dismantling school to prison pipeline

Amidst my ranting, I must commend the JCF for taking the initiative do a research of this nature as it has never been done in Jamaica.   This research is in its embryonic stage and based on the short comings/loopholes of this research, the validity and reliability is questionable.  Nonetheless they are on to something.  In other jurisdiction there has been talks about dismantling the pipeline that runs from schools to prisons.  Therefore, this research  has opened the door for extensive research on various socio-economic issues and their impact on education and national security and to keep us on par with global trends in education.  This is the opportunity the minister should have seen; reach out to school administrators; decide on the way forward. This is a perfect opportunity for collaboration of efforts among the MOE, school administrators, security force, social workers, The Child Development Agency, and several other stakeholders.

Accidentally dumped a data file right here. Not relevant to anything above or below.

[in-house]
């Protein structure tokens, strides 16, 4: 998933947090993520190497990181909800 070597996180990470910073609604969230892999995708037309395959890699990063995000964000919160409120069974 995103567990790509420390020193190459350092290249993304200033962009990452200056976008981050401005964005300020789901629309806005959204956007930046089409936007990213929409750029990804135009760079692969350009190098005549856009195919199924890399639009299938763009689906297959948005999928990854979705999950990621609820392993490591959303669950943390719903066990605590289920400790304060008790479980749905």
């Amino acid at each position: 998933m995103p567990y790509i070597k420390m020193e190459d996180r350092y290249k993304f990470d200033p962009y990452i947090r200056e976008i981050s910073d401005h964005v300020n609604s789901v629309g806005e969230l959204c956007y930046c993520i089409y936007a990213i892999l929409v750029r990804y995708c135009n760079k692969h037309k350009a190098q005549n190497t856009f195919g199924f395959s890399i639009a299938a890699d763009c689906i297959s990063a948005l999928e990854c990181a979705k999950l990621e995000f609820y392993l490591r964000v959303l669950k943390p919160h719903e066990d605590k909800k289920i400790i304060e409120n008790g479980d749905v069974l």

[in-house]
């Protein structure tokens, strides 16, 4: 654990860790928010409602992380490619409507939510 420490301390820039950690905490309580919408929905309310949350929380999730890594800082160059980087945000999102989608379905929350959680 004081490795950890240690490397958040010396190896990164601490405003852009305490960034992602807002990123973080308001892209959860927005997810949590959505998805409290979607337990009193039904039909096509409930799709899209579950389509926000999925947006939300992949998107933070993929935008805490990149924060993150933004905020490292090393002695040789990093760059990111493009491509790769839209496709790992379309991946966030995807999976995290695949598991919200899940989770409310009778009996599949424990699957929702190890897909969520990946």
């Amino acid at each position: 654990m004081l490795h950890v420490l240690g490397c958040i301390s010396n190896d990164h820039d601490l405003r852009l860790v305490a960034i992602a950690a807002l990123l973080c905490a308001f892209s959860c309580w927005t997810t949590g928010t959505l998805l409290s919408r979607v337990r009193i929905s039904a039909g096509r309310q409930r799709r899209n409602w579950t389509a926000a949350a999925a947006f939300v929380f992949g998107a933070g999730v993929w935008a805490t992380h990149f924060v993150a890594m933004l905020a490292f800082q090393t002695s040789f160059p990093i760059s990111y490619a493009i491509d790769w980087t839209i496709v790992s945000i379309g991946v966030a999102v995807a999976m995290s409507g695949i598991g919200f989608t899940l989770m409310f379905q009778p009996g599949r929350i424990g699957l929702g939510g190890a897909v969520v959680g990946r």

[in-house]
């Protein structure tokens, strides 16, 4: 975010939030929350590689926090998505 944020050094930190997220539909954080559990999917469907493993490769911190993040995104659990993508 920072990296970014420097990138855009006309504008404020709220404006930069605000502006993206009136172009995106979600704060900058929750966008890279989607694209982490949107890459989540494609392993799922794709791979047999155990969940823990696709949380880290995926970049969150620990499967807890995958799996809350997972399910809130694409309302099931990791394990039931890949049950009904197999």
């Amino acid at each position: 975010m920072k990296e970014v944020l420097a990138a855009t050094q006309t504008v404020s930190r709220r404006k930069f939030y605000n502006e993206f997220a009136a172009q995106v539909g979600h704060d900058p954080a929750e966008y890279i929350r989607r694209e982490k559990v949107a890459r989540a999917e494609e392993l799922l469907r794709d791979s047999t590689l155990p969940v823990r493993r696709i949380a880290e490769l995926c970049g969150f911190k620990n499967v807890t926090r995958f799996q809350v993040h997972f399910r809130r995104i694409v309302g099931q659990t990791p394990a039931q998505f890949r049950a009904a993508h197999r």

The damage has been done. Several principals, teachers and students have been hurt by these utterances.  Nonetheless, it doesn’t mean fences cannot be mended.  Yes, prides have been hurt but there is a greater good that we are working towards…the betterment of our education system.

My closing argument, Minister of Education Mr Ronnie Thwaites, you owe the educational institutions especially those named in the report an apology.

*pictures used in this articleswas taken from google images

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One Response to “EDUCATION & CRIME: THE MINISTER BLUNDERED (WELCOME TO LOCK DOWN HIGH SCHOOL)”

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  1. EDUCATION & CRIME: THE MINISTER BLUNDERED (WELCOME TO LOCK DOWN HIGH SCHOOL) | educatordorrainereidinspires - January 25, 2014